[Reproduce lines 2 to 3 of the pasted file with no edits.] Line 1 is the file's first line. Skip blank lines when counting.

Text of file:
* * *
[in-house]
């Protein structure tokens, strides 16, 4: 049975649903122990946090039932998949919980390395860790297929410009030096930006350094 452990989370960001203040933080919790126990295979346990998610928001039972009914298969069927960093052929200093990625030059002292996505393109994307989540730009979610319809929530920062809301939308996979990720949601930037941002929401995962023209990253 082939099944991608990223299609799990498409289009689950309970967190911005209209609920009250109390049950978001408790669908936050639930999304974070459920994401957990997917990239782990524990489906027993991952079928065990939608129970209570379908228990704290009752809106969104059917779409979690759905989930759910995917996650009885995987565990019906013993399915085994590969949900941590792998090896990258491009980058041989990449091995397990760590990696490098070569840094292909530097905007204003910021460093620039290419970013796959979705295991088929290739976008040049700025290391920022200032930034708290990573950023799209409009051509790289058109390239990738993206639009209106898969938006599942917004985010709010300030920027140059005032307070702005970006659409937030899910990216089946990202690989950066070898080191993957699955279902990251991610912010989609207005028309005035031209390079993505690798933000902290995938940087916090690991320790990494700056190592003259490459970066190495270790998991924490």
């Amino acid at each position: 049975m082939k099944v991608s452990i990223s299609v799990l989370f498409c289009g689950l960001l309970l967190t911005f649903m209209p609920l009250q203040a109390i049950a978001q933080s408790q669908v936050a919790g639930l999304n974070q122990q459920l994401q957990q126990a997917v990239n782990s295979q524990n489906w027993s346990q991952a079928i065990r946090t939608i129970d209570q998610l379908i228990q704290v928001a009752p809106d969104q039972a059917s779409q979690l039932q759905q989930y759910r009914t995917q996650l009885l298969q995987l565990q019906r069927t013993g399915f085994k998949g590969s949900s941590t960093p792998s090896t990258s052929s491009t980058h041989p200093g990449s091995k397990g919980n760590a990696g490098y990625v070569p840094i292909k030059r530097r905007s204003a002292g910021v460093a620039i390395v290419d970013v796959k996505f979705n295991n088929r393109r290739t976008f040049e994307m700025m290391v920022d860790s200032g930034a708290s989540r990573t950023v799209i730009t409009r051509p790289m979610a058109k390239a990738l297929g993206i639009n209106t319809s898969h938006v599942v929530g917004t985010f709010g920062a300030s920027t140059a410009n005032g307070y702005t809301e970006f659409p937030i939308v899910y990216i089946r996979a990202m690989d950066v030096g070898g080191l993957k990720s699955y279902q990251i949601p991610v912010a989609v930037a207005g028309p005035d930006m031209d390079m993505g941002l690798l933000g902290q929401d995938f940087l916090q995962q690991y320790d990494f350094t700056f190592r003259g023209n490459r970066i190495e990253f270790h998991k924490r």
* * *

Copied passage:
């Protein structure tokens, strides 16, 4: 049975649903122990946090039932998949919980390395860790297929410009030096930006350094 452990989370960001203040933080919790126990295979346990998610928001039972009914298969069927960093052929200093990625030059002292996505393109994307989540730009979610319809929530920062809301939308996979990720949601930037941002929401995962023209990253 082939099944991608990223299609799990498409289009689950309970967190911005209209609920009250109390049950978001408790669908936050639930999304974070459920994401957990997917990239782990524990489906027993991952079928065990939608129970209570379908228990704290009752809106969104059917779409979690759905989930759910995917996650009885995987565990019906013993399915085994590969949900941590792998090896990258491009980058041989990449091995397990760590990696490098070569840094292909530097905007204003910021460093620039290419970013796959979705295991088929290739976008040049700025290391920022200032930034708290990573950023799209409009051509790289058109390239990738993206639009209106898969938006599942917004985010709010300030920027140059005032307070702005970006659409937030899910990216089946990202690989950066070898080191993957699955279902990251991610912010989609207005028309005035031209390079993505690798933000902290995938940087916090690991320790990494700056190592003259490459970066190495270790998991924490």
């Amino acid at each position: 049975m082939k099944v991608s452990i990223s299609v799990l989370f498409c289009g689950l960001l309970l967190t911005f649903m209209p609920l009250q203040a109390i049950a978001q933080s408790q669908v936050a919790g639930l999304n974070q122990q459920l994401q957990q126990a997917v990239n782990s295979q524990n489906w027993s346990q991952a079928i065990r946090t939608i129970d209570q998610l379908i228990q704290v928001a009752p809106d969104q039972a059917s779409q979690l039932q759905q989930y759910r009914t995917q996650l009885l298969q995987l565990q019906r069927t013993g399915f085994k998949g590969s949900s941590t960093p792998s090896t990258s052929s491009t980058h041989p200093g990449s091995k397990g919980n760590a990696g490098y990625v070569p840094i292909k030059r530097r905007s204003a002292g910021v460093a620039i390395v290419d970013v796959k996505f979705n295991n088929r393109r290739t976008f040049e994307m700025m290391v920022d860790s200032g930034a708290s989540r990573t950023v799209i730009t409009r051509p790289m979610a058109k390239a990738l297929g993206i639009n209106t319809s898969h938006v599942v929530g917004t985010f709010g920062a300030s920027t140059a410009n005032g307070y702005t809301e970006f659409p937030i939308v899910y990216i089946r996979a990202m690989d950066v030096g070898g080191l993957k990720s699955y279902q990251i949601p991610v912010a989609v930037a207005g028309p005035d930006m031209d390079m993505g941002l690798l933000g902290q929401d995938f940087l916090q995962q690991y320790d990494f350094t700056f190592r003259g023209n490459r970066i190495e990253f270790h998991k924490r």